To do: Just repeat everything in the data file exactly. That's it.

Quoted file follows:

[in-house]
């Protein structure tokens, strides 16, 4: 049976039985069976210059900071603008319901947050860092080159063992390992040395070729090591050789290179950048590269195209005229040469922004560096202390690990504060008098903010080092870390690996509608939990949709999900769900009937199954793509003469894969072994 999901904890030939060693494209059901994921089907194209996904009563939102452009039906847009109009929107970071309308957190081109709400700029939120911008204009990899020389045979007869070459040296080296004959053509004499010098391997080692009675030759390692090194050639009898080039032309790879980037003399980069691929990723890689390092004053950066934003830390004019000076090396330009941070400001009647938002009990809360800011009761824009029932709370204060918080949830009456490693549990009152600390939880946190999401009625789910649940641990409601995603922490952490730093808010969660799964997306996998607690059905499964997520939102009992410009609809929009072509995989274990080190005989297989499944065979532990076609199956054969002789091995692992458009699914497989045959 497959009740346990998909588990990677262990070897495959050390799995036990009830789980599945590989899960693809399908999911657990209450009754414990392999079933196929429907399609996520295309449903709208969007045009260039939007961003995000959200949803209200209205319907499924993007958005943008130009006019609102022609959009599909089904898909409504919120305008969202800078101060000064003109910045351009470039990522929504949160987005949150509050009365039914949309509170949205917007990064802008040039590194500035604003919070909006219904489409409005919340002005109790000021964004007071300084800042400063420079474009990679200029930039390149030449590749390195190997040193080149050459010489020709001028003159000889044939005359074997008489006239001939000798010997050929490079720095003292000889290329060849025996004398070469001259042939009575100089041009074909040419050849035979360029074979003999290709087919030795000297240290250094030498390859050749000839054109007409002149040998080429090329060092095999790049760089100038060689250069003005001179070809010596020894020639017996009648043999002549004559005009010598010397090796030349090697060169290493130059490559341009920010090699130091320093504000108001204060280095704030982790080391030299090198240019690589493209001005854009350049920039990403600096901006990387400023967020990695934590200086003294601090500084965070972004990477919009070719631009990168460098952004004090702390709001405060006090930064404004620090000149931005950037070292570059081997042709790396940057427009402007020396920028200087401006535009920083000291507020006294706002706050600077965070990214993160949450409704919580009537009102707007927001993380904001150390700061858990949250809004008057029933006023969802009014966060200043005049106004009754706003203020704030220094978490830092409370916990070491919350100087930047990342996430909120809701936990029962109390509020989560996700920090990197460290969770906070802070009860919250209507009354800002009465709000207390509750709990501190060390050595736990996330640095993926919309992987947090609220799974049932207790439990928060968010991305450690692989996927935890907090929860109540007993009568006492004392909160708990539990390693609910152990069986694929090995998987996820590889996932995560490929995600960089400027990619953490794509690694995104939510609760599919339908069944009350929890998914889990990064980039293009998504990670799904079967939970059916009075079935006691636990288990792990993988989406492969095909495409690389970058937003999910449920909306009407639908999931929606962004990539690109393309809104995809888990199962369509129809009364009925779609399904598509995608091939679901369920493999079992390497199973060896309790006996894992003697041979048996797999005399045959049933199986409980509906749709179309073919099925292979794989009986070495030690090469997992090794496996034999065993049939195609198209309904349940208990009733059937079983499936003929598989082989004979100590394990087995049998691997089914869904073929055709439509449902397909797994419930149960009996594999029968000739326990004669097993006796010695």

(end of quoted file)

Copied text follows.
[in-house]
């Protein structure tokens, strides 16, 4: 049976039985069976210059900071603008319901947050860092080159063992390992040395070729090591050789290179950048590269195209005229040469922004560096202390690990504060008098903010080092870390690996509608939990949709999900769900009937199954793509003469894969072994 999901904890030939060693494209059901994921089907194209996904009563939102452009039906847009109009929107970071309308957190081109709400700029939120911008204009990899020389045979007869070459040296080296004959053509004499010098391997080692009675030759390692090194050639009898080039032309790879980037003399980069691929990723890689390092004053950066934003830390004019000076090396330009941070400001009647938002009990809360800011009761824009029932709370204060918080949830009456490693549990009152600390939880946190999401009625789910649940641990409601995603922490952490730093808010969660799964997306996998607690059905499964997520939102009992410009609809929009072509995989274990080190005989297989499944065979532990076609199956054969002789091995692992458009699914497989045959 497959009740346990998909588990990677262990070897495959050390799995036990009830789980599945590989899960693809399908999911657990209450009754414990392999079933196929429907399609996520295309449903709208969007045009260039939007961003995000959200949803209200209205319907499924993007958005943008130009006019609102022609959009599909089904898909409504919120305008969202800078101060000064003109910045351009470039990522929504949160987005949150509050009365039914949309509170949205917007990064802008040039590194500035604003919070909006219904489409409005919340002005109790000021964004007071300084800042400063420079474009990679200029930039390149030449590749390195190997040193080149050459010489020709001028003159000889044939005359074997008489006239001939000798010997050929490079720095003292000889290329060849025996004398070469001259042939009575100089041009074909040419050849035979360029074979003999290709087919030795000297240290250094030498390859050749000839054109007409002149040998080429090329060092095999790049760089100038060689250069003005001179070809010596020894020639017996009648043999002549004559005009010598010397090796030349090697060169290493130059490559341009920010090699130091320093504000108001204060280095704030982790080391030299090198240019690589493209001005854009350049920039990403600096901006990387400023967020990695934590200086003294601090500084965070972004990477919009070719631009990168460098952004004090702390709001405060006090930064404004620090000149931005950037070292570059081997042709790396940057427009402007020396920028200087401006535009920083000291507020006294706002706050600077965070990214993160949450409704919580009537009102707007927001993380904001150390700061858990949250809004008057029933006023969802009014966060200043005049106004009754706003203020704030220094978490830092409370916990070491919350100087930047990342996430909120809701936990029962109390509020989560996700920090990197460290969770906070802070009860919250209507009354800002009465709000207390509750709990501190060390050595736990996330640095993926919309992987947090609220799974049932207790439990928060968010991305450690692989996927935890907090929860109540007993009568006492004392909160708990539990390693609910152990069986694929090995998987996820590889996932995560490929995600960089400027990619953490794509690694995104939510609760599919339908069944009350929890998914889990990064980039293009998504990670799904079967939970059916009075079935006691636990288990792990993988989406492969095909495409690389970058937003999910449920909306009407639908999931929606962004990539690109393309809104995809888990199962369509129809009364009925779609399904598509995608091939679901369920493999079992390497199973060896309790006996894992003697041979048996797999005399045959049933199986409980509906749709179309073919099925292979794989009986070495030690090469997992090794496996034999065993049939195609198209309904349940208990009733059937079983499936003929598989082989004979100590394990087995049998691997089914869904073929055709439509449902397909797994419930149960009996594999029968000739326990004669097993006796010695």